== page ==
The Supreme Court has agreed to hear an appeal to a lower court's ruling that Virginia's GOP-controlled legislature illegally packed blacks into the 3rd Congressional District when they drew new lines in 2012.
Current and former members of the state's Republican congressional delegation appealed the three-judge panel's June decision, which found that the legislature had intentionally used race to draw the district lines.
But in taking up the case, the Supreme Court imposed a new burden on the appellants: since none reside in the 3rd District, whose constitutionality is at question, they must prove they have standing.
Responding to the Supreme Court's decision Friday afternoon, 3rd District Rep. Robert C. Scott, one of the three Democrats in the state's congressional delegation and its only black, said in a statement, "While I have not been involved in this ongoing lawsuit, I am disappointed that the Supreme Court intends to prolong the uncertainty surrounding the constitutionality of Virginia’s congressional districts."
The federal three-judge panel first tossed the 3rd District lines in October 2014. The decision was appealed to the Supreme Court, which sent the case back to the lower court for review when it ruled on a similar case on the constitutionality of Alabama's congressional districts.
The federal court reaffirmed its decision earlier this year, and after the General Assembly failed to adopt a new map, took it upon itself to redraw the map. Democrats have been hoping to pick up at least one seat from the lower court's redraw of the district.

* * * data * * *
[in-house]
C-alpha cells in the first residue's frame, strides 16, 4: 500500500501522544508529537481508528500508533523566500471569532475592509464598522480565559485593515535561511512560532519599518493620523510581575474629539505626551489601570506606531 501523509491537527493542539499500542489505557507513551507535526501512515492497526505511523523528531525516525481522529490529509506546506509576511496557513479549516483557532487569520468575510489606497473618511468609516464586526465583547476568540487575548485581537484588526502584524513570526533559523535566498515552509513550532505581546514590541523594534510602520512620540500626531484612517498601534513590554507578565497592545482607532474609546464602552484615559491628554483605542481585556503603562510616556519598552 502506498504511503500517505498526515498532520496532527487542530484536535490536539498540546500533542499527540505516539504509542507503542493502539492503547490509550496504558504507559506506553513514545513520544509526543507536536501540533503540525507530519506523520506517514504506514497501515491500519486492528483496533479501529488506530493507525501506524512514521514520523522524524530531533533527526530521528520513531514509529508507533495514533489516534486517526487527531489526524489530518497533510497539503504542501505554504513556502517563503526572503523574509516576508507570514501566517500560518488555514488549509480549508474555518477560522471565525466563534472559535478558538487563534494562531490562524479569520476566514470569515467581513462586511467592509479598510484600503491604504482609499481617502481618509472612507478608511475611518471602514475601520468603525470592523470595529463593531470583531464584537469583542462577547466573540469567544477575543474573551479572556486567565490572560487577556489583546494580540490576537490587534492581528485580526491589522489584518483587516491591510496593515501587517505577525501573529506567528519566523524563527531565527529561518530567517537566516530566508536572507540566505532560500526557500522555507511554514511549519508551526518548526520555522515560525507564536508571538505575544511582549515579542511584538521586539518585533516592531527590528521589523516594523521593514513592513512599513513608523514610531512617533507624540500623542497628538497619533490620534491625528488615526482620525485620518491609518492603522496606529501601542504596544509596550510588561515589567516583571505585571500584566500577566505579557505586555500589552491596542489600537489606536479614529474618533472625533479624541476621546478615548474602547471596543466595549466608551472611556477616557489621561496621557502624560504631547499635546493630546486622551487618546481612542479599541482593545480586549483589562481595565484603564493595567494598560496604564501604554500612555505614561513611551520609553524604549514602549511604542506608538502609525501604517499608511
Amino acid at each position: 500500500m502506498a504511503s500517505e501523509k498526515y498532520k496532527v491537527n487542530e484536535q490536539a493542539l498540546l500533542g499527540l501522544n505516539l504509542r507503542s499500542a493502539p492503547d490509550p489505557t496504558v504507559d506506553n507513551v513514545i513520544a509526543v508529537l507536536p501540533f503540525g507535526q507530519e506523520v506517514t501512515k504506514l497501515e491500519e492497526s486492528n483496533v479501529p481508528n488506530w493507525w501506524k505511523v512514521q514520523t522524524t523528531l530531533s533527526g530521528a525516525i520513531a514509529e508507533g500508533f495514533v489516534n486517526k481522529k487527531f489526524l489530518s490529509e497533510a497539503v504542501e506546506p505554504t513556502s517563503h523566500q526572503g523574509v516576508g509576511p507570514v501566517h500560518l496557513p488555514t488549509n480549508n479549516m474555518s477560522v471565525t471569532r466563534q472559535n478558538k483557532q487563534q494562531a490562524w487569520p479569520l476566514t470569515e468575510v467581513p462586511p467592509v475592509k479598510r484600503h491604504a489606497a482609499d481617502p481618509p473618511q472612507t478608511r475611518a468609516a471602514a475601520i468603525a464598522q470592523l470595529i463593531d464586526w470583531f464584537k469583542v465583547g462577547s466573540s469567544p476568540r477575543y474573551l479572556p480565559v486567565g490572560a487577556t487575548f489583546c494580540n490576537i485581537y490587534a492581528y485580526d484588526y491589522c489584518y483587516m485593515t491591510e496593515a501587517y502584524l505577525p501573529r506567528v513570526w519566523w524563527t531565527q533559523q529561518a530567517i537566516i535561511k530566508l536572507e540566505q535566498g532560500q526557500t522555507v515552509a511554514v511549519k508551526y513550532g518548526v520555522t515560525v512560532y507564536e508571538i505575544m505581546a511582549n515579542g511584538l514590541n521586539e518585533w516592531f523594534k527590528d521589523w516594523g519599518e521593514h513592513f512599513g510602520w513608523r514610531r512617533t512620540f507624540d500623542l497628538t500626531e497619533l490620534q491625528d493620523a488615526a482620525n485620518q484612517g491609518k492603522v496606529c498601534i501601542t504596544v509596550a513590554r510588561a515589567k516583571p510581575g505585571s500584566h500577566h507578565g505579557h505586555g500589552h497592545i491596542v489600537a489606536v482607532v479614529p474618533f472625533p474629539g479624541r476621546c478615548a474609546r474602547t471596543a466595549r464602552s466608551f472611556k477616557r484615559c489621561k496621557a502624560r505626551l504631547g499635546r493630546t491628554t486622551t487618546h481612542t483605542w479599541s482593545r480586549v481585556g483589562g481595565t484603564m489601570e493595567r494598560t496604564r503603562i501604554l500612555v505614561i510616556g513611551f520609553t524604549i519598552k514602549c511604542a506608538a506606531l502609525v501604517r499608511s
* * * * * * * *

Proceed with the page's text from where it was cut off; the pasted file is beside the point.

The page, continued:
"I believe the Court’s decision last year in Alabama Legislative Black Caucus v. Alabama gave the U.S. District Court in Richmond the necessary guidance to determine that the third congressional district is an unconstitutional racial gerrymander," Scott said in the statement. "I believe the Court will likely reach the same conclusion in light of their decision last year in the Alabama case," he said.
Neither the lawyer for the appellants nor the GOP delegation had immediate comment on the court's decision.
But what happens next in Virginia is up in the air. With the primary filing deadline fast approaching on March 31, it's unclear whether the existing map or a new one will be used for the 2016 elections.
A court-appointed special master has been redrawing the state's districts since earlier this fall.
The GOP delegation may choose to file a motion in the district court asking the panel to hold off on redrawing the map, the Brennan Center's Michael Li, an expert on redistricting and election law, told CQ Roll Call Friday.
On the other hand, Li said, that because the lower court's decision hasn't been stayed, the special master could still go forward with the redraw, in which case new districts could emerge before the Supreme Court has ruled on the constitutionality of the old ones.
The high court is expected to hear the case in March and rule in late May or June. It's possible the court could expedite hearing the case in light of the 2016 elections, but Li said, "the court's not overly sensitive to that."
"That’s probably more the exception than the rule on redistricting cases," he added.
Li expects the court will take its time because of the complexity of the case and its potential to impact other redistricting cases in the South.
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